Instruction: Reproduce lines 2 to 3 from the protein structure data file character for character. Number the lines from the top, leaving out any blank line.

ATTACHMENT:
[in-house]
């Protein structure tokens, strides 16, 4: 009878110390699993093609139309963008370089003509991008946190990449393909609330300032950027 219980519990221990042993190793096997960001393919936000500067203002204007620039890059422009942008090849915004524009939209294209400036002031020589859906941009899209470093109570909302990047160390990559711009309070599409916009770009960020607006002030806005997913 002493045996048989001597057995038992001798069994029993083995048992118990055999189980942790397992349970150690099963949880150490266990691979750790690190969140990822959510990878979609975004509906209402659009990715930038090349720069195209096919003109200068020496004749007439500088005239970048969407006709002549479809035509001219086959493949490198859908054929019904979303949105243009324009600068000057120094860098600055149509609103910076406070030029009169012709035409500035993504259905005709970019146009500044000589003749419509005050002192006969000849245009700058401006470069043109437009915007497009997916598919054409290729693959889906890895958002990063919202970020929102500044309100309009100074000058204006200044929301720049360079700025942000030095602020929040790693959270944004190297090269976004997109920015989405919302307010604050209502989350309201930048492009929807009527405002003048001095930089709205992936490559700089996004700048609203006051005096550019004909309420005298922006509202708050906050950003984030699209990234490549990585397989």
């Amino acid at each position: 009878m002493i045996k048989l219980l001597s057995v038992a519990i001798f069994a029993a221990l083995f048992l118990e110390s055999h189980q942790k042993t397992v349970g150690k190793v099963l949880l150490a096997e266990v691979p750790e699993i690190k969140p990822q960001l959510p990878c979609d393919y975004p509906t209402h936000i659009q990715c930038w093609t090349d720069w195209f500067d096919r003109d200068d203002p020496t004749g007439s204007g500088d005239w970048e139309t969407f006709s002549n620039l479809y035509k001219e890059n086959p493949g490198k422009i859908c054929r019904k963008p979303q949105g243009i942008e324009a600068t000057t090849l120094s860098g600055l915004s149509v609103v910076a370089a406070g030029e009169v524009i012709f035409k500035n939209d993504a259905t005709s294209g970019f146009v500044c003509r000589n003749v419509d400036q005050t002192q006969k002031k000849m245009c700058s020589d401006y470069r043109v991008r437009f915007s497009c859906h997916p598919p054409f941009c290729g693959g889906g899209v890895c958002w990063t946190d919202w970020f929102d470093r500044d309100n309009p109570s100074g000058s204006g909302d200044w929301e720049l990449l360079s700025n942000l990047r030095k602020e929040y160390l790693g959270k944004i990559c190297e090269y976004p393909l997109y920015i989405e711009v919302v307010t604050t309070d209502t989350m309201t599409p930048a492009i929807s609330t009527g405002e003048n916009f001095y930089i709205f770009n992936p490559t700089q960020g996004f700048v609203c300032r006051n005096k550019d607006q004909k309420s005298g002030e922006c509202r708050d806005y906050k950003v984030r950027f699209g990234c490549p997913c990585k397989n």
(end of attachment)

């Protein structure tokens, strides 16, 4: 009878110390699993093609139309963008370089003509991008946190990449393909609330300032950027 219980519990221990042993190793096997960001393919936000500067203002204007620039890059422009942008090849915004524009939209294209400036002031020589859906941009899209470093109570909302990047160390990559711009309070599409916009770009960020607006002030806005997913 002493045996048989001597057995038992001798069994029993083995048992118990055999189980942790397992349970150690099963949880150490266990691979750790690190969140990822959510990878979609975004509906209402659009990715930038090349720069195209096919003109200068020496004749007439500088005239970048969407006709002549479809035509001219086959493949490198859908054929019904979303949105243009324009600068000057120094860098600055149509609103910076406070030029009169012709035409500035993504259905005709970019146009500044000589003749419509005050002192006969000849245009700058401006470069043109437009915007497009997916598919054409290729693959889906890895958002990063919202970020929102500044309100309009100074000058204006200044929301720049360079700025942000030095602020929040790693959270944004190297090269976004997109920015989405919302307010604050209502989350309201930048492009929807009527405002003048001095930089709205992936490559700089996004700048609203006051005096550019004909309420005298922006509202708050906050950003984030699209990234490549990585397989």
């Amino acid at each position: 009878m002493i045996k048989l219980l001597s057995v038992a519990i001798f069994a029993a221990l083995f048992l118990e110390s055999h189980q942790k042993t397992v349970g150690k190793v099963l949880l150490a096997e266990v691979p750790e699993i690190k969140p990822q960001l959510p990878c979609d393919y975004p509906t209402h936000i659009q990715c930038w093609t090349d720069w195209f500067d096919r003109d200068d203002p020496t004749g007439s204007g500088d005239w970048e139309t969407f006709s002549n620039l479809y035509k001219e890059n086959p493949g490198k422009i859908c054929r019904k963008p979303q949105g243009i942008e324009a600068t000057t090849l120094s860098g600055l915004s149509v609103v910076a370089a406070g030029e009169v524009i012709f035409k500035n939209d993504a259905t005709s294209g970019f146009v500044c003509r000589n003749v419509d400036q005050t002192q006969k002031k000849m245009c700058s020589d401006y470069r043109v991008r437009f915007s497009c859906h997916p598919p054409f941009c290729g693959g889906g899209v890895c958002w990063t946190d919202w970020f929102d470093r500044d309100n309009p109570s100074g000058s204006g909302d200044w929301e720049l990449l360079s700025n942000l990047r030095k602020e929040y160390l790693g959270k944004i990559c190297e090269y976004p393909l997109y920015i989405e711009v919302v307010t604050t309070d209502t989350m309201t599409p930048a492009i929807s609330t009527g405002e003048n916009f001095y930089i709205f770009n992936p490559t700089q960020g996004f700048v609203c300032r006051n005096k550019d607006q004909k309420s005298g002030e922006c509202r708050d806005y906050k950003v984030r950027f699209g990234c490549p997913c990585k397989n």